Mention “personality assessment” to anyone and you are likely to get a blank stare or even a disapproving groan. But you might also find that some folks proudly report their Myers-Briggs personality types as if being an INFJ is a badge of honor.
Since its release in 1943 as a standardized way to categorize Carl Jung’s 16 different personality types, over 50 million people have taken the Myers-Briggs assessment. It is commonly used in career counseling to identify types of jobs and job settings that would be best-suited for people. In the business world, it is often used to help organizations understand their strengths–and challenges.
The work of Jung and others taught us that people tend to differ in terms of personality in four ways–typically leaning more towards four of the eight personality traits: introversion and extroversion, intuitive and sensing, thinking and feeling, and judging and perceiving. The Myers-Briggs is just one structured way of assessing and giving feedback to people about their preferred traits. Used successfully, it can lead to amazing insights and strengthening any team.
Unfortunately, sometimes participants approach the assessment process in a competitive light, thinking that some personality types and traits are inherently better than others. While it is true that having a particular personality trait in certain settings is helpful (for example, having an extroverted person on a sales force might lead to higher sales), the world needs a balance of each personality trait. Carl Jung was clear that each trait has specific strengths and challenges, but none is better or worse than another, and we need them all in the world. For example, a feeler type might focus on the emotions of people affected by a decision, but without the thinker types, there could be limited focus on what is fair for everyone involved. Although a judging type likes to make decisions quickly, which often helps people to feel like “something is happening,” the perceiver type might open the path to make sure that all avenues of possibilities have been explored. In a perfect world, every organization needs the balance offered by all traits. Jung also told us that preferred traits do not prevent us from understanding or acting like the opposite; introverts may often find themselves in extroverted roles, and they can learn to do the job very well, even if it is not always intuitive or comfortable.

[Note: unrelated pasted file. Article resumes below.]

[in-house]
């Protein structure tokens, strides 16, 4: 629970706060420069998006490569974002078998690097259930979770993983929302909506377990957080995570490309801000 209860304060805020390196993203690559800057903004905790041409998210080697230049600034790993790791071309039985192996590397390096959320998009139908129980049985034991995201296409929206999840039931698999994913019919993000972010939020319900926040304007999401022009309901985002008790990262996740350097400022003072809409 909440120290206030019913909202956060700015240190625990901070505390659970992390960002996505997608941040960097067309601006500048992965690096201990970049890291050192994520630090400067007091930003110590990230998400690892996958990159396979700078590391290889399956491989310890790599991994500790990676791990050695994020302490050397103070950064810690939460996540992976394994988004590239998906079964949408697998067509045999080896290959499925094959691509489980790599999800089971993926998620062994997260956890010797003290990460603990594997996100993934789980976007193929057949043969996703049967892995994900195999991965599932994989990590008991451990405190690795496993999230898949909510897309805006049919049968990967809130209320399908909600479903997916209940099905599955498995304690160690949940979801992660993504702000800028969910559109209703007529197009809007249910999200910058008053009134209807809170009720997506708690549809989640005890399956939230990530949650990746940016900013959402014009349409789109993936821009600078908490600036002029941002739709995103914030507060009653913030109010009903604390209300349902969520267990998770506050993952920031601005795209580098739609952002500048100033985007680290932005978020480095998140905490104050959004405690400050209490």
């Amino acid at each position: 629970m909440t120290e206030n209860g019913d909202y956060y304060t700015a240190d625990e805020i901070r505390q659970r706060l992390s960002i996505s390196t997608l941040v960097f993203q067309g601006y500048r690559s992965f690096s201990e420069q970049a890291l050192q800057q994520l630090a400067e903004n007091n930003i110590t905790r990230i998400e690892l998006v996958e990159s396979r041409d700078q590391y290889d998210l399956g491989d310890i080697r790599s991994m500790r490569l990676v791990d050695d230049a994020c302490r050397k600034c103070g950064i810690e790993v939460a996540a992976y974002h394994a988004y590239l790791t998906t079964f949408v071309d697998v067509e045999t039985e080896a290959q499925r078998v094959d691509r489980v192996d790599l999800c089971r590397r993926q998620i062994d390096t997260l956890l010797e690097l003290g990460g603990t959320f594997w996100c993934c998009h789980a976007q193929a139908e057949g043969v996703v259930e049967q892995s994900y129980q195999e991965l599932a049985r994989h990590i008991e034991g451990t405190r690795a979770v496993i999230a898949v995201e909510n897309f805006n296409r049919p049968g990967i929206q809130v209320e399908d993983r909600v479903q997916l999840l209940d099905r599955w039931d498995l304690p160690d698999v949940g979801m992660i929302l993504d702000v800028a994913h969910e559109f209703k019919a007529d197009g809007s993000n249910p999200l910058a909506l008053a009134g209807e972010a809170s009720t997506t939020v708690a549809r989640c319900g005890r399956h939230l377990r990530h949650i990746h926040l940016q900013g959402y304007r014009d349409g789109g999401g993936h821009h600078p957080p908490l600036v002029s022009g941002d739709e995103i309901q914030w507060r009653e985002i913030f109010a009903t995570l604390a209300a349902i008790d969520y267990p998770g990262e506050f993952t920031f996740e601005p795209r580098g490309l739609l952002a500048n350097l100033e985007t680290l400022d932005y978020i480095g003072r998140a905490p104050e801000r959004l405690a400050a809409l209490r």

At FarVision, we understand this balance and cheer everyone for their strengths. But we also incorporate a bit of reality into the situation, helping organizations see natural gaps that exist. Understanding tasks at hand and personalities, we can predict fairly accurately what challenges may exist, and help people understand how to best meet them. All personality types contribute great and necessary things to every business, and to our world, and none is less important than another; however, understanding these traits may be one key to being the most effective organization possible.
Learn more about the Personality Assessment we offer that will help your team work together.